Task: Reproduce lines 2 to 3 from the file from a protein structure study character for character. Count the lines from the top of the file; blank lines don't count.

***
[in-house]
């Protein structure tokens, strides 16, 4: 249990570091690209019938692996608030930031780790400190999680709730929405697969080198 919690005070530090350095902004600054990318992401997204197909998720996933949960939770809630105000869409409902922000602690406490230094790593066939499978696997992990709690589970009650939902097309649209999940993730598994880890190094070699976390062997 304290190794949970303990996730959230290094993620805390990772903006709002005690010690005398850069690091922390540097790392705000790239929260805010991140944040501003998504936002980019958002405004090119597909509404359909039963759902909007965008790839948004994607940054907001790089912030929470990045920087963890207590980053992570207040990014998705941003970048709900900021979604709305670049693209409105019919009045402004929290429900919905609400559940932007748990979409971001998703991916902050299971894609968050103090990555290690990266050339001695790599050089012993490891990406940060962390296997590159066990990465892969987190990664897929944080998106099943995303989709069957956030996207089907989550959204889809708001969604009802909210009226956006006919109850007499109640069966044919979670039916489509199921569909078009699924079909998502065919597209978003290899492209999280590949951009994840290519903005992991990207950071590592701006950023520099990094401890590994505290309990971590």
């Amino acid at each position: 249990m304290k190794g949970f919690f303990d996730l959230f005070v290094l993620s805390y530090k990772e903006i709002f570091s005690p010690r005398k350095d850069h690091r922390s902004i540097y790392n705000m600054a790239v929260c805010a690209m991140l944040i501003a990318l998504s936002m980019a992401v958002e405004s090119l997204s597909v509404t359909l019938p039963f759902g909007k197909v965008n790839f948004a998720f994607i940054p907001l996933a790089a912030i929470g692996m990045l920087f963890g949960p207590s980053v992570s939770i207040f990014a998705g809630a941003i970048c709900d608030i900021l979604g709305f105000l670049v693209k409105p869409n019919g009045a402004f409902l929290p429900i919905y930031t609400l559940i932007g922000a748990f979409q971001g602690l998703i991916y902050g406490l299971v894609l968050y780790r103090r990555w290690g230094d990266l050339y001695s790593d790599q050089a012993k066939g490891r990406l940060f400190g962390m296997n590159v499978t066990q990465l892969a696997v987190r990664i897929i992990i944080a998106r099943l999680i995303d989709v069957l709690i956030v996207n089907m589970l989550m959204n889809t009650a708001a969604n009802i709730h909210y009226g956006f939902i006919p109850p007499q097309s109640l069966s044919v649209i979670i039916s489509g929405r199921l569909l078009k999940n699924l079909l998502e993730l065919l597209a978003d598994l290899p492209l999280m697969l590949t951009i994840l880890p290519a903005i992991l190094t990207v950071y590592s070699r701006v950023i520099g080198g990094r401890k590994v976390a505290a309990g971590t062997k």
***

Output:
């Protein structure tokens, strides 16, 4: 249990570091690209019938692996608030930031780790400190999680709730929405697969080198 919690005070530090350095902004600054990318992401997204197909998720996933949960939770809630105000869409409902922000602690406490230094790593066939499978696997992990709690589970009650939902097309649209999940993730598994880890190094070699976390062997 304290190794949970303990996730959230290094993620805390990772903006709002005690010690005398850069690091922390540097790392705000790239929260805010991140944040501003998504936002980019958002405004090119597909509404359909039963759902909007965008790839948004994607940054907001790089912030929470990045920087963890207590980053992570207040990014998705941003970048709900900021979604709305670049693209409105019919009045402004929290429900919905609400559940932007748990979409971001998703991916902050299971894609968050103090990555290690990266050339001695790599050089012993490891990406940060962390296997590159066990990465892969987190990664897929944080998106099943995303989709069957956030996207089907989550959204889809708001969604009802909210009226956006006919109850007499109640069966044919979670039916489509199921569909078009699924079909998502065919597209978003290899492209999280590949951009994840290519903005992991990207950071590592701006950023520099990094401890590994505290309990971590």
């Amino acid at each position: 249990m304290k190794g949970f919690f303990d996730l959230f005070v290094l993620s805390y530090k990772e903006i709002f570091s005690p010690r005398k350095d850069h690091r922390s902004i540097y790392n705000m600054a790239v929260c805010a690209m991140l944040i501003a990318l998504s936002m980019a992401v958002e405004s090119l997204s597909v509404t359909l019938p039963f759902g909007k197909v965008n790839f948004a998720f994607i940054p907001l996933a790089a912030i929470g692996m990045l920087f963890g949960p207590s980053v992570s939770i207040f990014a998705g809630a941003i970048c709900d608030i900021l979604g709305f105000l670049v693209k409105p869409n019919g009045a402004f409902l929290p429900i919905y930031t609400l559940i932007g922000a748990f979409q971001g602690l998703i991916y902050g406490l299971v894609l968050y780790r103090r990555w290690g230094d990266l050339y001695s790593d790599q050089a012993k066939g490891r990406l940060f400190g962390m296997n590159v499978t066990q990465l892969a696997v987190r990664i897929i992990i944080a998106r099943l999680i995303d989709v069957l709690i956030v996207n089907m589970l989550m959204n889809t009650a708001a969604n009802i709730h909210y009226g956006f939902i006919p109850p007499q097309s109640l069966s044919v649209i979670i039916s489509g929405r199921l569909l078009k999940n699924l079909l998502e993730l065919l597209a978003d598994l290899p492209l999280m697969l590949t951009i994840l880890p290519a903005i992991l190094t990207v950071y590592s070699r701006v950023i520099g080198g990094r401890k590994v976390a505290a309990g971590t062997k």